It is now estimated to deliver around 1MtC savings/year by 2020 - 0.2MtC less than promised by the energy review. Somewhat conveniently the government says the deficit will be made up by savings from the energy performance of buildings Directive - the potential contribution of which was not even mentioned in the energy review.

To raise awareness of energy efficiency, the government may require energy suppliers to provide smart meters to all businesses without half-hourly meters within five years, but does not say who should foot the installation bill. Such meters could save as much as 0.2MtC per year by 2020.

Similarly, the paper restates the government’s aim for all domestic customers to have smart meters with real-time displays within ten years. As a step towards this, from 2008 all replacement electricity meters must have real-time displays, and between 2008 and 2010, suppliers must install such meters free of charge in any household that requests one. This should save 0.3MtC/year by 2020.

As proposed, the energy efficiency commitment (EEC) - which requires energy suppliers to deliver a set amount of energy-saving measures to their customers - will be replaced by a carbon emission reduction target (CERT) from 2008 (ENDS Report 379, pp 37-38).

In another separate consultation paper, the government proposes a target roughly twice as demanding as the EEC (see p 47). But given that many suppliers have already met this target and excess work will count towards the CERT, few will have trouble meeting it. The range of measures has also been expanded to include microgeneration.

From 2011, the CERT will be replaced by a supplier obligation that will run until at least 2020, by when it should be delivering annual savings of 3-4MtC. The government has not yet decided whether it should be based on a cap-and-trade scheme, with each supplier set an absolute target to cut emissions or energy, or whether it should be a measures-based scheme like the EEC and CERT. It will begin canvassing on options this summer and consult in 2008.

The obligation should encourage energy suppliers to become energy service companies and offer an integrated package to encourage their customers to reduce energy. Some companies are already making tentative steps in this direction.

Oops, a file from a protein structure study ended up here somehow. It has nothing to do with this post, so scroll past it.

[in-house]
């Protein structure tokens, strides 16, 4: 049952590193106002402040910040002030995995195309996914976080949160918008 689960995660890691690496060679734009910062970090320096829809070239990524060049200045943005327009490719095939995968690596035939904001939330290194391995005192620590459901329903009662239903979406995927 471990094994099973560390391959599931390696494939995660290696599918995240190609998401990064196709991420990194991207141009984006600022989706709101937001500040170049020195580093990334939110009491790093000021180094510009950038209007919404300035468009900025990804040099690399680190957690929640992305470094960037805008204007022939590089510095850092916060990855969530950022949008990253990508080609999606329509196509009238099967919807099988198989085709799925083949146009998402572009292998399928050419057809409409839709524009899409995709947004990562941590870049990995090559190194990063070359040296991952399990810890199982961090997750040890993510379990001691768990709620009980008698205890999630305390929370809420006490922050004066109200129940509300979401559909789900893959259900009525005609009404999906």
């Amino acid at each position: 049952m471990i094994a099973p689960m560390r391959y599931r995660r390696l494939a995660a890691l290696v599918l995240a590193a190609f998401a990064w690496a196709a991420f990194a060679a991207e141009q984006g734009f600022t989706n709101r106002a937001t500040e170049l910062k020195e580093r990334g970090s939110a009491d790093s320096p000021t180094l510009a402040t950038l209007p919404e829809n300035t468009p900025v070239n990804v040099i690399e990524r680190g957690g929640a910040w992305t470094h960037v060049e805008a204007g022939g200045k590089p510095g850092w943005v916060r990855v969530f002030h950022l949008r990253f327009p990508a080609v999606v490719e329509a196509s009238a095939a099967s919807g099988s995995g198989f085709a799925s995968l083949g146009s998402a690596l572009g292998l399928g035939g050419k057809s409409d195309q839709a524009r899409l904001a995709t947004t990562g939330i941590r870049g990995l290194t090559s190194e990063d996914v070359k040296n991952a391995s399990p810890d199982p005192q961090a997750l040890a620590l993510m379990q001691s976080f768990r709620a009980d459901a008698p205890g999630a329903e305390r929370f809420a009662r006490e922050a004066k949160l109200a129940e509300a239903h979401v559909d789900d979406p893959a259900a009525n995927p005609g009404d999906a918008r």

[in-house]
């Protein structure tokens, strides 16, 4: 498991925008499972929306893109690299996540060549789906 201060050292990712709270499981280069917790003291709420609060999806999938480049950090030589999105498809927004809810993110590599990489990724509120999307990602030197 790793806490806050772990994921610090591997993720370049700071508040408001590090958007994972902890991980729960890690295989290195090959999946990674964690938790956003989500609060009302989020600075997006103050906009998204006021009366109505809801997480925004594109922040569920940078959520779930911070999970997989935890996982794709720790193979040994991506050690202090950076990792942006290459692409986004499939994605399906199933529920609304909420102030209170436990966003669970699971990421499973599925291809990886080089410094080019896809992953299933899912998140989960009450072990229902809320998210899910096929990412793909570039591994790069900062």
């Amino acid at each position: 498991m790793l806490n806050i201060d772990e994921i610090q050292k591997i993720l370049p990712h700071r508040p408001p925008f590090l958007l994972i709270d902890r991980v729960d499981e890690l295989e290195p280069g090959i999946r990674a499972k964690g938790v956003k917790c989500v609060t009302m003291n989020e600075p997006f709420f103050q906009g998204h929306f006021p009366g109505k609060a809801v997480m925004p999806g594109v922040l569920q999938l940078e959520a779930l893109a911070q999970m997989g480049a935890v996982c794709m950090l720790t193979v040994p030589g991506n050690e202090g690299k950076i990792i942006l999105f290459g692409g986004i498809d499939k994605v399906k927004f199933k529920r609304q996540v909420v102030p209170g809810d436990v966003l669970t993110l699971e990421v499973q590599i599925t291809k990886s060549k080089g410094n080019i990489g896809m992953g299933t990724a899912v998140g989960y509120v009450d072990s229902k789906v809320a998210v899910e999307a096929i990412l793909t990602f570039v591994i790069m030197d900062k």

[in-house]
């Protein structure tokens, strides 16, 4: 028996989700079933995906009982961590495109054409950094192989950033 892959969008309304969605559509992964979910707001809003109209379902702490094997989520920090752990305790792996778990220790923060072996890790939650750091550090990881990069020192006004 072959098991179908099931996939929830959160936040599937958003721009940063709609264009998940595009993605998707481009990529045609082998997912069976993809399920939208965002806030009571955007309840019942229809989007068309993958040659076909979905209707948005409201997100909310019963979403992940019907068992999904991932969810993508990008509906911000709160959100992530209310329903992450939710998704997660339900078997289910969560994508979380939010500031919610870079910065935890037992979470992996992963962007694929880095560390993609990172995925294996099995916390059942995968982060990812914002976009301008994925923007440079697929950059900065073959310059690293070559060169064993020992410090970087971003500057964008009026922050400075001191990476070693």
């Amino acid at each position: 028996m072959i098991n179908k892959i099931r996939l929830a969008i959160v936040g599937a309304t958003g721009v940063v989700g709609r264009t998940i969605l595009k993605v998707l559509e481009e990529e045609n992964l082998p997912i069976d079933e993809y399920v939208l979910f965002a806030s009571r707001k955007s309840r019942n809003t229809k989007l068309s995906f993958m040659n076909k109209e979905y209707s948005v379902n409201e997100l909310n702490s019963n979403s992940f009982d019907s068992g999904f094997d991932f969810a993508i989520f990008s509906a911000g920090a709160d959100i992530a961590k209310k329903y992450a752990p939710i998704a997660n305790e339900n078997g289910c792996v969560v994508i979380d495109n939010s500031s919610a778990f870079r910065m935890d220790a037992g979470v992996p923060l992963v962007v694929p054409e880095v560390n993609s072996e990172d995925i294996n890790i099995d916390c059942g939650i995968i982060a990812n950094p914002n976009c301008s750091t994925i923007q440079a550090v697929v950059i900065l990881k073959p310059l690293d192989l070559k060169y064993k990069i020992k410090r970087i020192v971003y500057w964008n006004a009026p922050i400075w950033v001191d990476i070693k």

The 28-day rule will also be dropped to allow suppliers to enter into fixed-term contracts with customers in return for making energy-saving investments in their homes.

Carbon capture and storage: CCS is central to EU plans to decarbonise the energy sector, but it has yet to be commercially tested. Developers have expressed interest in building pilot projects, but with the costs expected to run into hundreds of millions of pounds, they are holding out for government subsidies.

The White Paper provides more detail on a competition to be launched in November for government funding for a demonstration plant. A decision on funding level will be taken in 2008.

Eligible plant must have a generating capacity of at least 300MW, and should be operational between 2011 and 2014. At least 90% of the CO2from the plant must be captured and stored.

The government does not expect CCS to take off quickly and expects just 0.3-1.9GW of capacity to be in place by 2020.

But the news of the competition has come too late for some. BP joined a growing band of developers shelving their CCS plans when it cancelled its project in Peterhead - one of the biggest and most advanced on the table. The company blamed the delay setting up the competition for its decision.